• They have a lot more to teach us.

    We've learned a lot with your help. But there's still so much we need to know to protect our wild dolphin neighbors.

    Give to dolphin research at the Cape Lookout Studies Program.

  • Sea Turtel sick and injured from fishing line

    You can stop this.

    Protecting marine wildlife is within your reach.

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    It's a win, win, win – when you support our Marine Mammal Stranding Network.

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  • Cetacean Studies

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    What does it take to get students interested in science and conservation? Your help.

    Please give generously to support Cetacean Studies and the Bonehenge rearticulation project.

Dwarf Sperm Whale Sighting and Subsequent Stranding

Written by Keith_Rittmaster. Posted in Uncategorized

Dwarf Sperm whale (Kogia sima) sighting and Subsequent Stranding
On April 1st, 2011 we received a report of a lone dolphin swimming in an unusual manner near a dock in Morgan creek between Beaufort and Morehead city. The caller was concerned that it might be in trouble. We arrived to an unusual sight. From a distance it has a dolphin -like appearance, but it’s logging” at the surface with infrequent dives was behavior more like that of a pygmy or dwarf sperm whale. We went back to our Gallants channel docks and returned in our trusty boat Spyhop to get a better look with Keith, Nan, Vicky and Brooks on board. It was indeed a dwarf sperm whale (Kogia sima). This pelagic (open ocean) species occasionally strands on our NC beaches but it is very unusual to see a live one swimming in the estuary or even close to shore. A local resident who was fishing nearby told us it had been there for several days.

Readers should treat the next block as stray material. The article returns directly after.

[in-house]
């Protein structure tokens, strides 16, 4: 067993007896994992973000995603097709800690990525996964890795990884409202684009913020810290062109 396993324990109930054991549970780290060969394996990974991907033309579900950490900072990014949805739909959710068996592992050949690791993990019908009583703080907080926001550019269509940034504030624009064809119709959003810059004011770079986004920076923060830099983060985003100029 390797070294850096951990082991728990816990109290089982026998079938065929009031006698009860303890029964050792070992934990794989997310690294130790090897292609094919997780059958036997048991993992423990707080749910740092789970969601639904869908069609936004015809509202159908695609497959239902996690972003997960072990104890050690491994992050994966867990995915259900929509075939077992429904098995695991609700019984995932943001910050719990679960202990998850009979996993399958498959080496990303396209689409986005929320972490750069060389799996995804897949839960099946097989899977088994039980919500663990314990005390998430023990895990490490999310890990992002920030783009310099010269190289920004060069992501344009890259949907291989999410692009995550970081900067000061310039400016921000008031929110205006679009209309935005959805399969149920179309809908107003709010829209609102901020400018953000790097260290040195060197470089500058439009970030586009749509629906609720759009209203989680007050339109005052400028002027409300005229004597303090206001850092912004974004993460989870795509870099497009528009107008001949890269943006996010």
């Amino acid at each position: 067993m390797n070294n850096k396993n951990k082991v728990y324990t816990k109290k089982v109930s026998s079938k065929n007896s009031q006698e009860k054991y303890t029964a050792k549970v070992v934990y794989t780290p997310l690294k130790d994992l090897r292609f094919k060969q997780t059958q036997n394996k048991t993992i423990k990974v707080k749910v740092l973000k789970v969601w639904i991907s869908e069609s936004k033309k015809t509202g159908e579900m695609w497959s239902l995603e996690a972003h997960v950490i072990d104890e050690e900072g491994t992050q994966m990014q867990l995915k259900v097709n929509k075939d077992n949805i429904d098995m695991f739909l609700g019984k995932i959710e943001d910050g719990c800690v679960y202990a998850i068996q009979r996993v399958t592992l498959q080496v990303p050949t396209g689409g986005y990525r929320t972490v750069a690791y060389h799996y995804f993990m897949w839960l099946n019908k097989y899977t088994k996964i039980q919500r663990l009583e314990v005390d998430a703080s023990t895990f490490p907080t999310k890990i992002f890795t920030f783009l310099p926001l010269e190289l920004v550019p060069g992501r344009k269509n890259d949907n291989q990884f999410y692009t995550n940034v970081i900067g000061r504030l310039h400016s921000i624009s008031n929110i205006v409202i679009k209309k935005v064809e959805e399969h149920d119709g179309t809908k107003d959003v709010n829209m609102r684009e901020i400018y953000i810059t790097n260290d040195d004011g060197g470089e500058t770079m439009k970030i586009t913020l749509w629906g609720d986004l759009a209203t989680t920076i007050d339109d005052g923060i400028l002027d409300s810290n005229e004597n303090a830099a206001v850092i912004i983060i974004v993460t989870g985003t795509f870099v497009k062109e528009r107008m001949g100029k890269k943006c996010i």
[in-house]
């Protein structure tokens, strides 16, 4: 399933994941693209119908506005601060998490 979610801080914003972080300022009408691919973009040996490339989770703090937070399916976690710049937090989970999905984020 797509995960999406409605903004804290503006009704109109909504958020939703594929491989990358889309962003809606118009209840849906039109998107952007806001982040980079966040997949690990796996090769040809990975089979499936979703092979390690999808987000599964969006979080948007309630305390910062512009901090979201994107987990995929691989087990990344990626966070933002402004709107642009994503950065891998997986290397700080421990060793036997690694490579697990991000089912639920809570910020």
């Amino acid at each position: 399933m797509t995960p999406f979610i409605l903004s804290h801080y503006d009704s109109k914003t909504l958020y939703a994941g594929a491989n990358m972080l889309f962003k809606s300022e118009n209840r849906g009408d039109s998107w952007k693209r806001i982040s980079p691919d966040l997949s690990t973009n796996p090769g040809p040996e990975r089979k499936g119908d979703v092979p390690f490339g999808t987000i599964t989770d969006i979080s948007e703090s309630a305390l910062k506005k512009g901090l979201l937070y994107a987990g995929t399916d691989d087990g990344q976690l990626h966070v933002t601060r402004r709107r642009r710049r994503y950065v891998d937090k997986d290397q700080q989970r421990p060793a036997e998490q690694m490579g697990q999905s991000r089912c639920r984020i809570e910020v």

Stranding network staff and volunteers from NC Division of Marine fisheries, the NC Maritime Museum, and NC State University CMAST monitored the whale’s position and behavior throughout the day and following morning. On Saturday April 2nd, the whale was seen at 4:30 am but then was not seen again until it was sighted dead in adjacent marshes around noon. It was a 7′ (218 cm) long male and weighed 322 pounds (146 kg). We froze the Kogia sima carcass for future necropsy and study.
kogia sima

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